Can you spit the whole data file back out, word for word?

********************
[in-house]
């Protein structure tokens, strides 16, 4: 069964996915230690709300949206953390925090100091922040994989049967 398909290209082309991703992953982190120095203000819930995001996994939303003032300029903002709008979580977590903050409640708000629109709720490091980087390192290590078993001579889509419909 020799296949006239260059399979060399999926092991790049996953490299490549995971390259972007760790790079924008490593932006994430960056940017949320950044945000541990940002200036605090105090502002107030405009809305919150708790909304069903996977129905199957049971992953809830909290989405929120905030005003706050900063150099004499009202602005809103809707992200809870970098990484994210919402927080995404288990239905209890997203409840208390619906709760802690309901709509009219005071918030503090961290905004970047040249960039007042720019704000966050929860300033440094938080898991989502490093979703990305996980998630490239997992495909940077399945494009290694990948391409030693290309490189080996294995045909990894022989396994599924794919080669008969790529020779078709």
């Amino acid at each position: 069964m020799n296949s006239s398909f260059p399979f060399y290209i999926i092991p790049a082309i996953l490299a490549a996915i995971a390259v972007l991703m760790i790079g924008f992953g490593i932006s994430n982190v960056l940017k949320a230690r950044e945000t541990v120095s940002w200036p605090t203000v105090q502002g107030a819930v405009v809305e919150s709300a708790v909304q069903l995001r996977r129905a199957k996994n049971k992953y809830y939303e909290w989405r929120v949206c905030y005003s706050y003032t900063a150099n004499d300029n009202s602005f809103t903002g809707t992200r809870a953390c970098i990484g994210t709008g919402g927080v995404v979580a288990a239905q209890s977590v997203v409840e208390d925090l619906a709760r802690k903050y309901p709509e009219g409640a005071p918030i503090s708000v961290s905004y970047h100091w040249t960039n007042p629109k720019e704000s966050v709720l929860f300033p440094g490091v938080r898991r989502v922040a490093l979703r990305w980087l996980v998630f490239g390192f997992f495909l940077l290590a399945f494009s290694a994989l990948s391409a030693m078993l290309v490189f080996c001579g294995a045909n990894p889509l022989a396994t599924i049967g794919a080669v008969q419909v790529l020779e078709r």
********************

[in-house]
């Protein structure tokens, strides 16, 4: 069964996915230690709300949206953390925090100091922040994989049967 398909290209082309991703992953982190120095203000819930995001996994939303003032300029903002709008979580977590903050409640708000629109709720490091980087390192290590078993001579889509419909 020799296949006239260059399979060399999926092991790049996953490299490549995971390259972007760790790079924008490593932006994430960056940017949320950044945000541990940002200036605090105090502002107030405009809305919150708790909304069903996977129905199957049971992953809830909290989405929120905030005003706050900063150099004499009202602005809103809707992200809870970098990484994210919402927080995404288990239905209890997203409840208390619906709760802690309901709509009219005071918030503090961290905004970047040249960039007042720019704000966050929860300033440094938080898991989502490093979703990305996980998630490239997992495909940077399945494009290694990948391409030693290309490189080996294995045909990894022989396994599924794919080669008969790529020779078709």
């Amino acid at each position: 069964m020799n296949s006239s398909f260059p399979f060399y290209i999926i092991p790049a082309i996953l490299a490549a996915i995971a390259v972007l991703m760790i790079g924008f992953g490593i932006s994430n982190v960056l940017k949320a230690r950044e945000t541990v120095s940002w200036p605090t203000v105090q502002g107030a819930v405009v809305e919150s709300a708790v909304q069903l995001r996977r129905a199957k996994n049971k992953y809830y939303e909290w989405r929120v949206c905030y005003s706050y003032t900063a150099n004499d300029n009202s602005f809103t903002g809707t992200r809870a953390c970098i990484g994210t709008g919402g927080v995404v979580a288990a239905q209890s977590v997203v409840e208390d925090l619906a709760r802690k903050y309901p709509e009219g409640a005071p918030i503090s708000v961290s905004y970047h100091w040249t960039n007042p629109k720019e704000s966050v709720l929860f300033p440094g490091v938080r898991r989502v922040a490093l979703r990305w980087l996980v998630f490239g390192f997992f495909l940077l290590a399945f494009s290694a994989l990948s391409a030693m078993l290309v490189f080996c001579g294995a045909n990894p889509l022989a396994t599924i049967g794919a080669v008969q419909v790529l020779e078709r």